When asked whether the phenomenon of "virgin" mothers was also being seen in the United States, the National Infertility Association, also known as RESOLVE, said in a statement to ABC News that "this is not a trend that we have seen or could speak to."

Read more here.

October 11, 2015 in Alternative Reproduction | Permalink | Comments (0)

Saturday, October 10, 2015

Australia to Deport American Anti-Abortion Activist

From Washington Times:

An American anti-abortion activist is expected to be deported from Australia, after the nation’s highest court ruled Friday that he posed a threat to public order amid concerns he could incite violence against women.

Troy Newman, president of the Kansas-based anti-abortion group Operation Rescue, was detained at Melbourne Airport on Thursday after trying to enter Australia even though officials had already canceled his visa.

The battle to prevent Newman from coming to Australia for a speaking tour began earlier this week, after a lawmaker sent a letter to Immigration Minister Peter Dutton saying Newman could pose a threat to community safety.

“I am most concerned that Mr. Newman’s call for abortionists to be executed could lead to threats or the commission of acts of violence against women and medical professionals,” wrote Terri Butler, a member of the opposition Labor Party.

Immigration officials then revoked Newman’s visa.

Newman, who co-authored a book that suggested doctors who perform abortions are committing a crime egregious enough to warrant the death penalty, denied that he posed a threat to anyone.

Read more here.

October 10, 2015 in Abortion | Permalink | Comments (0)

Friday, October 9, 2015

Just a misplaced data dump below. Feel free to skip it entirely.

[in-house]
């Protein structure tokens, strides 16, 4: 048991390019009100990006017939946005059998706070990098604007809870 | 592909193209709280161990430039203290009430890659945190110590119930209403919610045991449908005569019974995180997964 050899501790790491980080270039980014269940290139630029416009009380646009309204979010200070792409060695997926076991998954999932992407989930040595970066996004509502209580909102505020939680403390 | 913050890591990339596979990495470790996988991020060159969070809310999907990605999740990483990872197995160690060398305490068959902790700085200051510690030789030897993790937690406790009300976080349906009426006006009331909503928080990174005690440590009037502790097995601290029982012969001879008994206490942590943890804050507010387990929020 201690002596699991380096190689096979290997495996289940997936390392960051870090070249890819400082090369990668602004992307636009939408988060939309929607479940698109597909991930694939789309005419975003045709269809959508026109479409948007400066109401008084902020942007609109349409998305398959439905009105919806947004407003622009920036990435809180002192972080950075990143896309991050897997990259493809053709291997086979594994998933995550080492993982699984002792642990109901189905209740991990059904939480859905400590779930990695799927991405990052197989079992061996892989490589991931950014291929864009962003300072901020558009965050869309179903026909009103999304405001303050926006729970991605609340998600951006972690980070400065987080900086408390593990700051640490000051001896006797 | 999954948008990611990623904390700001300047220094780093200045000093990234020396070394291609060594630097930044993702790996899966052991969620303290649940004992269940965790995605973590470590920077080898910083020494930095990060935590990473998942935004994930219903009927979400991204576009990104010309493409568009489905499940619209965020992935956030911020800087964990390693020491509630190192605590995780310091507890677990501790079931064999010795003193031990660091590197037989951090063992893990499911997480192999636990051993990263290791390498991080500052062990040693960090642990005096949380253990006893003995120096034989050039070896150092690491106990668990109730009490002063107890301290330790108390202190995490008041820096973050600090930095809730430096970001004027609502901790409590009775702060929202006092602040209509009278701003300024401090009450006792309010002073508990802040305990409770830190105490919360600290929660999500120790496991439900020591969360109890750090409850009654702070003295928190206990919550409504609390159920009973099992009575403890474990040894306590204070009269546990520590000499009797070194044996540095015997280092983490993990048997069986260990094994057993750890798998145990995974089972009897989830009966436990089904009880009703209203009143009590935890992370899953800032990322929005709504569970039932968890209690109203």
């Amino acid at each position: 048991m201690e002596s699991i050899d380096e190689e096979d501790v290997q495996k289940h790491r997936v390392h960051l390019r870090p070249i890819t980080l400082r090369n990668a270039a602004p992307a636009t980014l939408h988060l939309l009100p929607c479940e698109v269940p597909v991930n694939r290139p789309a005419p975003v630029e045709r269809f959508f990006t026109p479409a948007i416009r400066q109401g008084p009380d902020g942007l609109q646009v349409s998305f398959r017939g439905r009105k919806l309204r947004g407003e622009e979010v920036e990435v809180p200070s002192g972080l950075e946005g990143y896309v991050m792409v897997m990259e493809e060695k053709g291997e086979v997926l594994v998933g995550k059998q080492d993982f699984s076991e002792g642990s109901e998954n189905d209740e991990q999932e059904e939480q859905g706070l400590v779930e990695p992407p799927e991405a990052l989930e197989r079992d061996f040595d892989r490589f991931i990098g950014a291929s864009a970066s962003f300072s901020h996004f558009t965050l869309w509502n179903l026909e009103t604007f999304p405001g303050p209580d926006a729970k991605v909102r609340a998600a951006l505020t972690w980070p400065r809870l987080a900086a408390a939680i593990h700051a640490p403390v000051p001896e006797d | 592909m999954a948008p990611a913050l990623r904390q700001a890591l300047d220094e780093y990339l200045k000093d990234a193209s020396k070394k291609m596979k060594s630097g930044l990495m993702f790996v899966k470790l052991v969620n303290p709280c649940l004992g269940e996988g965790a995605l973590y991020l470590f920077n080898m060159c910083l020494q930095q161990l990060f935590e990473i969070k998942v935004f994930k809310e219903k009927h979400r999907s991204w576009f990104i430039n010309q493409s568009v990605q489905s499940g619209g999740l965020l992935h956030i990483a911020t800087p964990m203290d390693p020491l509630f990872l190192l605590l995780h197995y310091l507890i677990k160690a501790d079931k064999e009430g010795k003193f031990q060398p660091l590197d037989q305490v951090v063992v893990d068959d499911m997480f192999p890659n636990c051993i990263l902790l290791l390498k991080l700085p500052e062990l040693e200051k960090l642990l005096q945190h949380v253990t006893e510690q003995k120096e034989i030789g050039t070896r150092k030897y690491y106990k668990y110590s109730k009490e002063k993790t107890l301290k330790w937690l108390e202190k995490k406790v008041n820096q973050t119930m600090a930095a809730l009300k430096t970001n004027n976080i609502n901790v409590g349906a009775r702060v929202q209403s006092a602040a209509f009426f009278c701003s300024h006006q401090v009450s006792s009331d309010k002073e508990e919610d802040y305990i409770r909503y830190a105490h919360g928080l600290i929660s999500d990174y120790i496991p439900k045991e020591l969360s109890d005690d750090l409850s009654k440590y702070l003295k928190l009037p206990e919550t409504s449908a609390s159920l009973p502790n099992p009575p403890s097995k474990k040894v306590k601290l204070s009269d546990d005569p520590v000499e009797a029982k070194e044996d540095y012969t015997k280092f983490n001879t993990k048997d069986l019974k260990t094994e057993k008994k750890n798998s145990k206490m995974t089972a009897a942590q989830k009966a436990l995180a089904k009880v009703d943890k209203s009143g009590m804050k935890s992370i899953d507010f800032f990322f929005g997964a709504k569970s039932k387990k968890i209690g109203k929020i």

Annulments in the Philippines

From Pacific Daily News:

The Philippines bears the dubious distinction of being the last country in the world outlawing divorce to the majority of its citizens. Unhappy married Catholic couples wishing to live apart from each other only have three options.

Last week we discussed the first two — legal separation and voiding a marriage. With a legal separation, the couple lives apart, divides their property and debts, and determines child custody. However, they remain legally married, preventing both from remarrying. On the other hand, if a marriage is voided, then, in the eyes of the law the marriage never existed. So, the couple may remarry. Today, we discuss the third option, annulment.

As is true in other countries, the Philippines has two different annulment procedures — one religious, the other civil. People often confuse them. In the Catholic faith, a marriage can only be dissolved through an ecclesiastical annulment. This is a declaration that a sacramental marriage was never truly created. In other words, the marriage was fatally flawed from the very beginning and therefore doesn’t exist in the eyes of the Church. If the annulment is granted, either party may then remarry in the Church.

The process is rather complex, often expensive, and can take up to a decade to conclude. On Sept. 8, Pope Francis stated that the Church should take steps to streamline the process and reduce the cost.

Read more here.

October 9, 2015 in Annulment | Permalink | Comments (0)

Thursday, October 8, 2015

Half of Millennials Merge Finances Before Marriage

From CNBC:

Millennials don't feel the need to put a ring on it in order to open a joint checking account or start racking up points on a shared cash-back credit card.

For them, merging finances has become the norm in modern relationships, where couples are increasingly choosing to shack up sans an exchange of vows.

The share of both men and women ages 25 to 34 living with a partner has more than doubled from 20 years ago, according to Census data — for men it went from 6.9% in 1995 to 14.7% in 2014 and for women it went from 6% to 14.3% in the same time period. And that often means that unmarried couples are not only sharing the keys to an apartment, but discussing how to budget, creating a division of financial responsibilities and holding each other accountable for joint expenses.

In a recent survey by Credit Karma of both Millennials and Baby Boomers, half of married Millennials had either fully or partially merged their finances with their spouse before marriage, compared with a third of Boomers. And more than a third said they either relied entirely on joint credit cards or had at least one joint credit card along with individual cards, prior to marriage.

Read more here.

October 8, 2015 | Permalink | Comments (0)